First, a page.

Be sure to scroll to the bottom of this post for a PDF version and other notes.
If you’re new to Daily Prompts, you may want to start at the beginning of the series here.
Year______ Month_______Day______Consecutive Practice Days_____Missed Days______
As you work through this journal, you’ll be reading much less and writing much more. Each time we approach a new facet of The Lyceum Method, we’ll explore the ideas so that you have a good grasp of the how’s and the why’s. The idea is for you to really internalize the ideas and implement the practices through action. Before we move on to the next aspect of The Lyceum Method, let’s dig just a little deeper into gratitude.
Gratitude builds connection.
I used to study salesmanship. I loved the idea of it, but hated the work part. I’m a natural introvert, so direct selling was a miserable experience for me most of the time. But I did learn a lot about human nature.
One of the things I learned early on is that even if you’re on the phone with someone, you should smile. The smile comes across in your tone, even if the other person cannot see you. Not only that, but emotions tend to follow action, so smiling- even when you don’t feel like smiling- actually helps you feel happier and more optimistic.
Developing a sense of gratitude for other people works much the same way.
“Feeling gratitude and not expressing it is like wrapping a present and not giving it.”
- William Arthur Ward
I agree with the sentiment of this quote. Actions speak loudly. But even gratitude felt (and practiced regularly as a skill), has powerful effects on our relationships. The gratitude comes across in our tone, like a smile over the phone. A deep sense of gratitude developed for someone will foster within us patience, kindness, and admiration. We often get the action/emotion order of events backwards. We think motivation fosters action, but more often when we act first “as if” we are motivated, then our enthusiasm grows out of our action. The same can happen when it comes to connecting with people.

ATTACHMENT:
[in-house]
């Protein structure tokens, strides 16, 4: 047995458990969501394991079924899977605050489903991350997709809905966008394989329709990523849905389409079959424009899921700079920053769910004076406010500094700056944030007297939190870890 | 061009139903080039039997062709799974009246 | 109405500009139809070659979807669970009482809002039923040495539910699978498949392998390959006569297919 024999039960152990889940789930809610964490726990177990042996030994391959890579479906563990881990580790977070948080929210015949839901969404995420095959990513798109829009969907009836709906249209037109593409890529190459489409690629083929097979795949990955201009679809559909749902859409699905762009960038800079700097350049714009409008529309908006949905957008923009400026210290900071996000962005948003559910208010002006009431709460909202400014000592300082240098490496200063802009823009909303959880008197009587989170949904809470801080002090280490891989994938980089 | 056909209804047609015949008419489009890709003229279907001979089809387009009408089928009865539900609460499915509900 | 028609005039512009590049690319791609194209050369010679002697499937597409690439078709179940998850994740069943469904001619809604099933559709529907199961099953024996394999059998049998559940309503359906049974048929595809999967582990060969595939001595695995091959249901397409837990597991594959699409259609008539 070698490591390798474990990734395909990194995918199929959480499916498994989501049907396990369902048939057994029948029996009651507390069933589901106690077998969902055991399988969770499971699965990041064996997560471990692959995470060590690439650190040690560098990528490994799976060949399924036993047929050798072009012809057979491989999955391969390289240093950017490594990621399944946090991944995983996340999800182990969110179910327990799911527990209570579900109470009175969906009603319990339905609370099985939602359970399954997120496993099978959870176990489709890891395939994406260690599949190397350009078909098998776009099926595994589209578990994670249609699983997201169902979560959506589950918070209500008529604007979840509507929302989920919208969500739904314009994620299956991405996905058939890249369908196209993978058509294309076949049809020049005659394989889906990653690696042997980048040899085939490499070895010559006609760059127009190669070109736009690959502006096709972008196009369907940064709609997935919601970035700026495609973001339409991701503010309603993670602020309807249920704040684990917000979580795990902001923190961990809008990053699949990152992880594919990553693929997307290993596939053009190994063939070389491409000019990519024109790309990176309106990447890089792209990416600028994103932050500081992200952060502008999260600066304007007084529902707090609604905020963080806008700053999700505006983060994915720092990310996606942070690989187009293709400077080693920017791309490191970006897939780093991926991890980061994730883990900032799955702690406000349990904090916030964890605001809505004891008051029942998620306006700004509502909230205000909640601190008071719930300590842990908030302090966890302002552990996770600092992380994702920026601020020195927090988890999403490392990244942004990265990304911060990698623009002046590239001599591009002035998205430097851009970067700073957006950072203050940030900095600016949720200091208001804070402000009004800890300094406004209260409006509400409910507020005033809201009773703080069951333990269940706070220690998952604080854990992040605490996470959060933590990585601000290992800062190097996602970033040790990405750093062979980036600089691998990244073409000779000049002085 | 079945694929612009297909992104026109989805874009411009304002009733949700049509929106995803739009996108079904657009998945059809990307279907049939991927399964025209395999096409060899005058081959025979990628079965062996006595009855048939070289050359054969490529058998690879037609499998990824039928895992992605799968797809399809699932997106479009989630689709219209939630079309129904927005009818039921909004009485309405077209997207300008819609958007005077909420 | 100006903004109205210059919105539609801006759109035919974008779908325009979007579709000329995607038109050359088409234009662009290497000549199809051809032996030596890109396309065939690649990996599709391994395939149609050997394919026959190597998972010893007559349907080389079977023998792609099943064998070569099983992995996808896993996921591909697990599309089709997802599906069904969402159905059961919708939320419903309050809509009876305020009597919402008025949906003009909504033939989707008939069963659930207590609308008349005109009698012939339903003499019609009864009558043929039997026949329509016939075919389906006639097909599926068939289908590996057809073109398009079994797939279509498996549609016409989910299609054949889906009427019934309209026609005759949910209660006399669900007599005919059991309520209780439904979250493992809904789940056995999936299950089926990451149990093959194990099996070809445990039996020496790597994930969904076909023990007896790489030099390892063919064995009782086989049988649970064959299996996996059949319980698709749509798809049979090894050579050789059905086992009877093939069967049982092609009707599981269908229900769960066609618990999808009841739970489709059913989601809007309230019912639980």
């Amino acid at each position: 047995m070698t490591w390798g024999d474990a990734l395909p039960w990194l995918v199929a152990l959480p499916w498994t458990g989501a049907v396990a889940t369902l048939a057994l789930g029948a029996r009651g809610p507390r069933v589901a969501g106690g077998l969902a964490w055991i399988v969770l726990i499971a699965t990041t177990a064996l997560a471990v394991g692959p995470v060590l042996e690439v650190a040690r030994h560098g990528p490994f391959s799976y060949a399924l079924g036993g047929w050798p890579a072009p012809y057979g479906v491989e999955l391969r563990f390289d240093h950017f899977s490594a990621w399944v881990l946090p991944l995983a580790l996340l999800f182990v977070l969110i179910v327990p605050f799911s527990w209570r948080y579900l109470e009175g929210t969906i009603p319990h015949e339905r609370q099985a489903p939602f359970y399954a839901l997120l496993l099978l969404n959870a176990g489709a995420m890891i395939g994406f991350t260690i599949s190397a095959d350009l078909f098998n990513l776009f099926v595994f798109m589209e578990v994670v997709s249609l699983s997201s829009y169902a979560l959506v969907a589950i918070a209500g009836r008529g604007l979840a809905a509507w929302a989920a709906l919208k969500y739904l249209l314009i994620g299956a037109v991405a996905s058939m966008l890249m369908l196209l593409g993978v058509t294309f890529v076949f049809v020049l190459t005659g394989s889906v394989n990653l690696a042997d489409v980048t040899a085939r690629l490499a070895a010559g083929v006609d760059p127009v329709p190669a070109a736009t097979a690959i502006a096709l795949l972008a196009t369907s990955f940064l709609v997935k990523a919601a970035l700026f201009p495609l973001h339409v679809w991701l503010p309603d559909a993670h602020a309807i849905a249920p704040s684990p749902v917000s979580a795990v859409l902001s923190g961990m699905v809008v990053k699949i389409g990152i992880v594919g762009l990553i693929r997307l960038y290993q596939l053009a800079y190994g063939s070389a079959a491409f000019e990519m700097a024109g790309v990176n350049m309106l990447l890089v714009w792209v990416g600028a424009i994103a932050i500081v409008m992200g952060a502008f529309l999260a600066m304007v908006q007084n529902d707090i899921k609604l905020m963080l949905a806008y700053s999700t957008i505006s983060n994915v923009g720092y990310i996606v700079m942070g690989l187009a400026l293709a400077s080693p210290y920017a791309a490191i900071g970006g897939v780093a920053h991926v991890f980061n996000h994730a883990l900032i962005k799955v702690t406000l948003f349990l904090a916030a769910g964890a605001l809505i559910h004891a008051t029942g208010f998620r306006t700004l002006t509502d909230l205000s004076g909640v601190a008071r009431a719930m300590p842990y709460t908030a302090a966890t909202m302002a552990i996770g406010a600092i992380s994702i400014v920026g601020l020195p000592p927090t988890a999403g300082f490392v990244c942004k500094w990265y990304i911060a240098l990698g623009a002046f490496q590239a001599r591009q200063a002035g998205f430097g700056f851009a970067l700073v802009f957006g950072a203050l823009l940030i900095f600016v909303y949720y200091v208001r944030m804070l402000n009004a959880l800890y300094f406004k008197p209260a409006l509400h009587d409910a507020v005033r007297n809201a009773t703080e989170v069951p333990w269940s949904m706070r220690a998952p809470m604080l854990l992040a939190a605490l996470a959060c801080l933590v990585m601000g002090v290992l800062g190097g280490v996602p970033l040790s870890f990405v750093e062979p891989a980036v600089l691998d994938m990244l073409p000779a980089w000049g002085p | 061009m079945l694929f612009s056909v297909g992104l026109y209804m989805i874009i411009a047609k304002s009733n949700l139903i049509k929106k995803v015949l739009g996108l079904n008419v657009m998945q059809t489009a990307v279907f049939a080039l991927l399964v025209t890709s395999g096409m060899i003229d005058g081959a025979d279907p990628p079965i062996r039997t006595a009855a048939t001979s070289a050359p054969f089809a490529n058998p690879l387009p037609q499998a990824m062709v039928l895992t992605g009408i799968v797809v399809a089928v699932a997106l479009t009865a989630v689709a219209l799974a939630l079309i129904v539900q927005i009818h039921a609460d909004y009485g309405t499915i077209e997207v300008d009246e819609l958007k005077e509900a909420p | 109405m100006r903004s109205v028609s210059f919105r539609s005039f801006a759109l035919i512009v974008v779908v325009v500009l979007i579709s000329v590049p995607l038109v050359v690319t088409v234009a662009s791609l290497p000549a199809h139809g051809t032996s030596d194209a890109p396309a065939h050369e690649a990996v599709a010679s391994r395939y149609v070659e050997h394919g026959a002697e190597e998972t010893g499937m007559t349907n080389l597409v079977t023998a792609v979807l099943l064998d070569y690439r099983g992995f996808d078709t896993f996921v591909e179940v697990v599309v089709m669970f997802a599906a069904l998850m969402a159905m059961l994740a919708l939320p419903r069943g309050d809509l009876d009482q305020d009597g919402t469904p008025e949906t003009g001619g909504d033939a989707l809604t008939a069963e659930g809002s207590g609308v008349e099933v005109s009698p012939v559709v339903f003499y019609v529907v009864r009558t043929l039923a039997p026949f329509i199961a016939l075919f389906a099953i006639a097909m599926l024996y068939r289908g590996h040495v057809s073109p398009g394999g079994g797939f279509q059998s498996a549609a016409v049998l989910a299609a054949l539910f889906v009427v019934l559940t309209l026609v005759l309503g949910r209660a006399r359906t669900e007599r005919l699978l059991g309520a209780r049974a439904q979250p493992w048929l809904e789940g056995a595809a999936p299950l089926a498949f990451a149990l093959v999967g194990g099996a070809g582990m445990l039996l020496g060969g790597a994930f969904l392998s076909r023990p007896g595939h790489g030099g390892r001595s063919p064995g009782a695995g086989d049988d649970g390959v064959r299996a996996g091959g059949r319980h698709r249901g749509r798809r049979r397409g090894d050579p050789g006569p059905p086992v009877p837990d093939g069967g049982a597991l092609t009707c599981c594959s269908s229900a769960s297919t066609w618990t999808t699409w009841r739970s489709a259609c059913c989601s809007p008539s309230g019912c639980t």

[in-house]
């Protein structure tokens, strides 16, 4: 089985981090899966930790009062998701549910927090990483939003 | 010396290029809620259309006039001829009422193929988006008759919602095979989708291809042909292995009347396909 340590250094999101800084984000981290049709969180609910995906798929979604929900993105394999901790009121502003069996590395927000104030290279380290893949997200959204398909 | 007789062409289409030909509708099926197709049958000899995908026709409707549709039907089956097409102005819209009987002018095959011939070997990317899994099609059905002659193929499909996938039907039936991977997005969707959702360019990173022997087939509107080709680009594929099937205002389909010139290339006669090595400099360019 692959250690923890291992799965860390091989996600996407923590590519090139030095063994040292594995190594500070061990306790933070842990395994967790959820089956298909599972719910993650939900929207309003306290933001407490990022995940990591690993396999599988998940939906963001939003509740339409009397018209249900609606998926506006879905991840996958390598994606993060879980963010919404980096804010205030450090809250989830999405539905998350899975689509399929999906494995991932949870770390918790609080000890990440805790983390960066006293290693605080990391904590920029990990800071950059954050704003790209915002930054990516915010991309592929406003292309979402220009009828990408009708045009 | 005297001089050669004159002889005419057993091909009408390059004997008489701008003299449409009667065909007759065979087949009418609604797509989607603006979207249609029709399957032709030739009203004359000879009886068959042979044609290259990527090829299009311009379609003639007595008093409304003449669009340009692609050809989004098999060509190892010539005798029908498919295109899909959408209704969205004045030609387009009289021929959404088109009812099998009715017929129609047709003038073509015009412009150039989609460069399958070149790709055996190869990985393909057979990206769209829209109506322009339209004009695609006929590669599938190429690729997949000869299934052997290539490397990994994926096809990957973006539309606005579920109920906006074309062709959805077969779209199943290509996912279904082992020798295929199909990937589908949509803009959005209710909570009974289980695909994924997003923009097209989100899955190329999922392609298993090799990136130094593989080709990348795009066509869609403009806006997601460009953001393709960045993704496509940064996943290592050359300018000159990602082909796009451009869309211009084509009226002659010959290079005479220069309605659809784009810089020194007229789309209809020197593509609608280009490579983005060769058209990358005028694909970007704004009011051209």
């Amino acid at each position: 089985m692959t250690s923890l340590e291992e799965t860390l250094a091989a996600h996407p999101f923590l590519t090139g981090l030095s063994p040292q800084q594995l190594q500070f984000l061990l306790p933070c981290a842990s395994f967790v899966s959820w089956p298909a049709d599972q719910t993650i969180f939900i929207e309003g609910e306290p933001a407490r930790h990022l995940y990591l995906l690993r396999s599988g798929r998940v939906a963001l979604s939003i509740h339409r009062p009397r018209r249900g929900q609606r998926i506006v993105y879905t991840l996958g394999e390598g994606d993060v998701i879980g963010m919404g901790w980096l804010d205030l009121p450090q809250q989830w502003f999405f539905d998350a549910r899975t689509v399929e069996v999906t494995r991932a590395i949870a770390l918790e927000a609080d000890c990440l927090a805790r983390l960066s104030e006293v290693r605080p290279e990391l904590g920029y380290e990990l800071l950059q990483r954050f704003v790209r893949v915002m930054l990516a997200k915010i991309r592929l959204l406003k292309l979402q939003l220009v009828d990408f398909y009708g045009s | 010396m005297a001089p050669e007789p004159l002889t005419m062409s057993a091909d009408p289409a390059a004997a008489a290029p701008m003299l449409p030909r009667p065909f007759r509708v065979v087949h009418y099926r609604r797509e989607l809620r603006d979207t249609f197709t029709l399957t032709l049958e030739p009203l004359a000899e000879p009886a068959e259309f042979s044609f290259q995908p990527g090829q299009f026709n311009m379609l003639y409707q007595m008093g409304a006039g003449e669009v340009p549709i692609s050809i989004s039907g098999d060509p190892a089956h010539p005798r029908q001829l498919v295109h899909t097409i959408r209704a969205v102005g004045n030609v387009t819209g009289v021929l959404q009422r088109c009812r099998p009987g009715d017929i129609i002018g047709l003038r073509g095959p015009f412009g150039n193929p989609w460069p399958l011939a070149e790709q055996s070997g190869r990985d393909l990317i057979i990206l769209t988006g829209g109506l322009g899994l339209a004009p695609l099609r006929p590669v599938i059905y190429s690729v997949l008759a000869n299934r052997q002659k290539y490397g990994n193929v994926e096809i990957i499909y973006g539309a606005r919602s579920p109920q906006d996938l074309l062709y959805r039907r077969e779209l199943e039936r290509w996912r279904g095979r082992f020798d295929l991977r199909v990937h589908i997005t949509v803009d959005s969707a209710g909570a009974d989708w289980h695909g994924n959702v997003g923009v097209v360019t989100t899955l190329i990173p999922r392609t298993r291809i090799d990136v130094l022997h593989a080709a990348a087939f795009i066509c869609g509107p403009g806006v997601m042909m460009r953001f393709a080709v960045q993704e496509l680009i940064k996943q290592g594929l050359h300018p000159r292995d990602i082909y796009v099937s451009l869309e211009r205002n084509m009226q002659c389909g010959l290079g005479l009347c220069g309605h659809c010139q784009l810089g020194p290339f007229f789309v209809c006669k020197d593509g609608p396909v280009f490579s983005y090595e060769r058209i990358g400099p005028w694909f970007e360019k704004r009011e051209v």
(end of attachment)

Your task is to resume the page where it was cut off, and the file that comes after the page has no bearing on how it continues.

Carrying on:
If we develop a sense of gratitude for other people, we begin to admire them more, we begin to feel more connected, we may even begin to overlook certain aspects that are less desirable about them. Gratitude, even when kept to yourself, can foster a deeper more loving connection with others.
Having said that, it certainly helps to express that gratitude to the person through action. In fact, as I mentioned above, oftentimes emotions follow actions. So if you’re having a hard time mustering up gratitude for people, try treating them as if you are grateful for them.
Today, let’s write a little more. Think of 3-5 people, events, or objects you’re grateful for. Write a sentence or two about each.
Daily: (The pdf version below contains three lined pages for your daily journal)
The above is an excerpt from the upcoming The Lyceum Course Journal. We will be releasing it here for free as a Daily Prompt blog post. If you would like a physical copy, we will link to it here once it is released.
I realize a daily journal prompt on a blog is a little weird. This is how I would suggest using it: Open your favorite note-taking software such as Evernote, copy and paste this post into it, and write your daily entries there.
Download a PDF version of this post here. Feel free to print it out, or access it through a PDF editor where you can type in your daily entry.
Collaborate With Me!
This post series is a first draft of the future book. If you have suggestions, comments, or see errors, please reach out so that I can make the final product more valuable for you and the rest of the community. Your feedback is greatly appreciated!